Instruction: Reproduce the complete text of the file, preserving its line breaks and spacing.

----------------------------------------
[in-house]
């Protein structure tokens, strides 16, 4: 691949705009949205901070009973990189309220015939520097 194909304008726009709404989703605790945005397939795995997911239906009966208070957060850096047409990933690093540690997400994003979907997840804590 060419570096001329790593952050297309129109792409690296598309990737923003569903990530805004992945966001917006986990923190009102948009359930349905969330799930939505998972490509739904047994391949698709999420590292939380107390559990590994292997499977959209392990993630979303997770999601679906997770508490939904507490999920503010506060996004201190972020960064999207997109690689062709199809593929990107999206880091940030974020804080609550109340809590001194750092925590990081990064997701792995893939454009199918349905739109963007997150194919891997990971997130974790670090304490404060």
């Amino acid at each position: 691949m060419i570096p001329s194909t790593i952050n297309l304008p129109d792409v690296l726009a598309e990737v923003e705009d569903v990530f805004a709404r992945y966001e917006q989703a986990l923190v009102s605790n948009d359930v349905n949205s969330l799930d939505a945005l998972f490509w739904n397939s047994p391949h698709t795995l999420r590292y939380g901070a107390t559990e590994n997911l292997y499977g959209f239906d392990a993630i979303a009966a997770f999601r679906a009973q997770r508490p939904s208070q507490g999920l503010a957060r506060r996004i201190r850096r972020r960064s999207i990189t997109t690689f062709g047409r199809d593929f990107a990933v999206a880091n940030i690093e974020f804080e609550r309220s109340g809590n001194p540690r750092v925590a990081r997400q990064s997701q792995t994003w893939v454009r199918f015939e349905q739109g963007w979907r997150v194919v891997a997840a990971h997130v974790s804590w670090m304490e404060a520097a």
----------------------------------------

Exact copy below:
[in-house]
């Protein structure tokens, strides 16, 4: 691949705009949205901070009973990189309220015939520097 194909304008726009709404989703605790945005397939795995997911239906009966208070957060850096047409990933690093540690997400994003979907997840804590 060419570096001329790593952050297309129109792409690296598309990737923003569903990530805004992945966001917006986990923190009102948009359930349905969330799930939505998972490509739904047994391949698709999420590292939380107390559990590994292997499977959209392990993630979303997770999601679906997770508490939904507490999920503010506060996004201190972020960064999207997109690689062709199809593929990107999206880091940030974020804080609550109340809590001194750092925590990081990064997701792995893939454009199918349905739109963007997150194919891997990971997130974790670090304490404060």
């Amino acid at each position: 691949m060419i570096p001329s194909t790593i952050n297309l304008p129109d792409v690296l726009a598309e990737v923003e705009d569903v990530f805004a709404r992945y966001e917006q989703a986990l923190v009102s605790n948009d359930v349905n949205s969330l799930d939505a945005l998972f490509w739904n397939s047994p391949h698709t795995l999420r590292y939380g901070a107390t559990e590994n997911l292997y499977g959209f239906d392990a993630i979303a009966a997770f999601r679906a009973q997770r508490p939904s208070q507490g999920l503010a957060r506060r996004i201190r850096r972020r960064s999207i990189t997109t690689f062709g047409r199809d593929f990107a990933v999206a880091n940030i690093e974020f804080e609550r309220s109340g809590n001194p540690r750092v925590a990081r997400q990064s997701q792995t994003w893939v454009r199918f015939e349905q739109g963007w979907r997150v194919v891997a997840a990971h997130v974790s804590w670090m304490e404060a520097a």